It’s 9am on a humid and scorching July morning. Salvu fires up the espresso machine at his temporary residence, a pretty guesthouse by the sea. He is still tired from the jet lag but eager to go out and rekindle his fire for Gozo; his Gozo. It’s been 15 years since his last visit to the island he calls home.

Salvu lived a great part of his life as an expatriate in Sunshine, 20 kilometres away from Melbourne, working the fields and chasing a dream: making enough money to retire, go back to his native country and spend the rest of his life in the ‘peaceful’ village of Marsalforn. Little does Salvu know that, nowadays, describing Marsalforn as peaceful is undoubtedly a gross overstatement.

Walking out into a Gozitan baking sun, Salvu ventures into the streets of Marsalforn. It doesn’t take long for the harsh reality to descend upon the retired farmer and fundamentally alter his nostalgic projection of the village he once knew as a child.

The pretty colourful town houses that used to grace Marsalforn’s winding streets are now a distant, hazy memory. Their place has been taken over by towering grey concrete blocks, sometimes of disproportionate, almost ridicule heights.

Even Aunt Polly’s old petit house where Salvu used to play ‘bixkla’ in its’ characteristic ‘parapet’ has been demolished to make space for a six-floor block of apartments of dubious living capacity.

In a swift motion of the head, Salvu turns around in a complete circle, barely recognising the surroundings and truly incredulous of the drastic changes Marsalforn has been subjected to. For him, there is absolutely no aesthetic value in the village’s ‘new’ architecture, just a pragmatic calculation of a developer to erect as many apartments as possible on a single piece of land.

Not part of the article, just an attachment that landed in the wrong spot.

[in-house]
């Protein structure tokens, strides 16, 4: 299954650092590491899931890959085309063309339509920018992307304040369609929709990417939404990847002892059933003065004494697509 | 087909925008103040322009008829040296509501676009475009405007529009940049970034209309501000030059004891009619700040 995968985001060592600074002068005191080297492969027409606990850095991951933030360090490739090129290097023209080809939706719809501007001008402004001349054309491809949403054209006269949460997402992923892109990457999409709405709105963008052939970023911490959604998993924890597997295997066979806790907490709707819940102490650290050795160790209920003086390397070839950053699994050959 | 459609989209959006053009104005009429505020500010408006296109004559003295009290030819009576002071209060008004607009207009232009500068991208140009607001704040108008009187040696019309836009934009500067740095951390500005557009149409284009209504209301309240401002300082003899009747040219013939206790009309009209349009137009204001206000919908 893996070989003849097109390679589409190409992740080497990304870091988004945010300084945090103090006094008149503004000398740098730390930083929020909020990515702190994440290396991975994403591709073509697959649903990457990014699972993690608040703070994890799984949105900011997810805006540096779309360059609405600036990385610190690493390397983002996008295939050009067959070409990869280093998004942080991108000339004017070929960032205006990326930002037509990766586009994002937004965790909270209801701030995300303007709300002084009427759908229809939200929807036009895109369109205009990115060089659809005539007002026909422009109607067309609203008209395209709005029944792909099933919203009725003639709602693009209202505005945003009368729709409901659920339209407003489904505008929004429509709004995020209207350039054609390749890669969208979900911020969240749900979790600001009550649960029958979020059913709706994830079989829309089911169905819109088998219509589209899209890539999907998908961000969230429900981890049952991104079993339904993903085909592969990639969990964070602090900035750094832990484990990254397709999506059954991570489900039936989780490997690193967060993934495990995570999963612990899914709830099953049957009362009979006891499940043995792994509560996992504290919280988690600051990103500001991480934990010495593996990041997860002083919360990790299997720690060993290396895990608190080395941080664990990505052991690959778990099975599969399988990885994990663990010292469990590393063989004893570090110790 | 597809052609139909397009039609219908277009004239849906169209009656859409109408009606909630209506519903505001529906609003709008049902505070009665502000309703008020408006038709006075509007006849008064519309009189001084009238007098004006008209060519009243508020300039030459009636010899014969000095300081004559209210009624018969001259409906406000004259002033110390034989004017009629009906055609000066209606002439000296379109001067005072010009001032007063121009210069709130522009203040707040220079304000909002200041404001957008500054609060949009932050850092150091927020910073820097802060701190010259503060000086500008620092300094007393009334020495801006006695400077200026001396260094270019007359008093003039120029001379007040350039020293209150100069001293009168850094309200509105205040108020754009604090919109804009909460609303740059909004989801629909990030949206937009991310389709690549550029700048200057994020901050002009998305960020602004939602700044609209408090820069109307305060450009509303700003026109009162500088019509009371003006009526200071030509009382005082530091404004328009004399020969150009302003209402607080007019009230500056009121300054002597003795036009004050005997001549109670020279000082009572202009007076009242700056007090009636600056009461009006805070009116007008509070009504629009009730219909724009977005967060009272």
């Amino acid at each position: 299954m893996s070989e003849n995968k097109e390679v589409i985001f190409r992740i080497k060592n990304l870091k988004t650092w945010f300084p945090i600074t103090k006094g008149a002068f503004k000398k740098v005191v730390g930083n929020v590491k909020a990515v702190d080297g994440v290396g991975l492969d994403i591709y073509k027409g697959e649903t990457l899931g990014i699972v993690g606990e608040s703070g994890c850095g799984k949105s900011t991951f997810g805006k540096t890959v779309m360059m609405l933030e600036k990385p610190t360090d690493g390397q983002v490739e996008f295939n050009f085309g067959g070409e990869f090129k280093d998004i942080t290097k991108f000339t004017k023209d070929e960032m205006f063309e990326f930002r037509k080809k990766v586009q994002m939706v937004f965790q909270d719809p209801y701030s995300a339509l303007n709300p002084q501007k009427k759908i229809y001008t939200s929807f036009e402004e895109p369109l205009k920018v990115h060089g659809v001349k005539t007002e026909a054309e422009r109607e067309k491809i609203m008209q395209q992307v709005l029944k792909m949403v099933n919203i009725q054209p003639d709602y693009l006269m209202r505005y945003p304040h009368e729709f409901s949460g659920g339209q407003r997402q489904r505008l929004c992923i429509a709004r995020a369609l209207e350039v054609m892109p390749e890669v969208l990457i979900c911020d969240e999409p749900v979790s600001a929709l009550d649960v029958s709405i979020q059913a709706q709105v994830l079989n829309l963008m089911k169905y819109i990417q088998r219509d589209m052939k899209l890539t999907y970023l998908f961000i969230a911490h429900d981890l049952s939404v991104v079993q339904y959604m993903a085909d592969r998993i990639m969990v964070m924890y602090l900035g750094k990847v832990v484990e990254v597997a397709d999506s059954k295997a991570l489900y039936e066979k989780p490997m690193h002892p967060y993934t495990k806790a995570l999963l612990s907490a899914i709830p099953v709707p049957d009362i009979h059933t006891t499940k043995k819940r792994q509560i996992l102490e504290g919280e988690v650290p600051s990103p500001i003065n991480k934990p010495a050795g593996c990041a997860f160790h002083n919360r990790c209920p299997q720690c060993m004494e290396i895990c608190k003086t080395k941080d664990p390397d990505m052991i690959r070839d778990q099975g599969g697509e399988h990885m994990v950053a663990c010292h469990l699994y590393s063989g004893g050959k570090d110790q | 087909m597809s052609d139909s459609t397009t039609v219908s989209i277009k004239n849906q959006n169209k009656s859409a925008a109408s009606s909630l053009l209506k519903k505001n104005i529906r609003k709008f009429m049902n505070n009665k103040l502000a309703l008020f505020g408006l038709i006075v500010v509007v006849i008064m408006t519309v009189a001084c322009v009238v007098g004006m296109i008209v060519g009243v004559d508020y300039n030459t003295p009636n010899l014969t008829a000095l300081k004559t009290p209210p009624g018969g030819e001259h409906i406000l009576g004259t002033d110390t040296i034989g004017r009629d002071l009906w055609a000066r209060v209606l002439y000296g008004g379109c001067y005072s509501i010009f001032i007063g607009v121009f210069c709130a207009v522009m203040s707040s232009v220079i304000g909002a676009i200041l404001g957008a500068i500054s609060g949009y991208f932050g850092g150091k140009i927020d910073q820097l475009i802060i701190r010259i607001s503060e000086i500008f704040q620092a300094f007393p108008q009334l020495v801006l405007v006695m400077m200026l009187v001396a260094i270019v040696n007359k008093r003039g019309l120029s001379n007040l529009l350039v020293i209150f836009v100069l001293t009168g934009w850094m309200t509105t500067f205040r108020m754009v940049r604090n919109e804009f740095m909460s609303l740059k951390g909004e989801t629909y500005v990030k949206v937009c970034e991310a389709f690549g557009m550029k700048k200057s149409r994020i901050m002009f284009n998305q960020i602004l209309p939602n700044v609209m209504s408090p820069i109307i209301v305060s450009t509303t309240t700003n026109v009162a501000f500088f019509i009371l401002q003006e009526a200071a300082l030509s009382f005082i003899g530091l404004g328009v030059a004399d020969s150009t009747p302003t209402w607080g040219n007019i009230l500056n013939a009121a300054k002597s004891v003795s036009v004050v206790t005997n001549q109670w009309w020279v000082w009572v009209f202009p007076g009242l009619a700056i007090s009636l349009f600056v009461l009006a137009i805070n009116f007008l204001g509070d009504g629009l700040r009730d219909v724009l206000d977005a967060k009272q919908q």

The clutter of the buildings quickly and inexorably suffocates Salvu’s enthusiasm. He heads disappointedly to the seafront promenade. Once, this place was a carefree playground for kids but, to Salvu’s dismay, this too has been excessively cluttered and over-commercialised.

The new norm that we are dangerously being get used to will inevitably kill the goose that lays the golden eggs- Jason Grech

In an instant realisation, Salvu finally reckons that the beautiful canvas of an idyllic fishermen’s village he once knew has been compromised by the utterly dark shades of man’s greed.

It is undeniable that our country is constantly being usurped of its natural environment, its ‘living space’ being constantly pecked into.

The boom of the construction industry, though prolific in the short term, is venom for our future, just like the over-commercialisation of key touristic areas like Marsalforn.

The new norm, that we are dangerously being get used to, will inevitably kill the goose that lays the golden eggs, risking to render the Maltese islands uncompetitive vis-à-vis more pristine (and cheaper) holiday destinations, the sort of Sicily, Sardinia, the Greek and Balearic islands.

A drastic change in mentality is overdue. New ad hoc reforms are needed to protect our touristic gems from excessive development and over-commercialisation. The current pandemic with all its chaos and uncertainty may also provide an unlikely opportunity.

Hopefully, when the worst is over and people return to the new normal (not sure what that will be), the tourism industry may also be subjected to a sort of grand reset. It may be high time to rethink our future as a country.

As for Salvu, he too had to rethink his future. He did it in a drastic fashion. Just like Ulysses, the mythical Greek hero who initially considered spending the rest of his days in the arms of his enchanting Calypso, just a few kilometres east of Marsalforn, he also changed his mind and is now back in Sunshine, Australia.

Salvu says it is much quieter there and he is happy…

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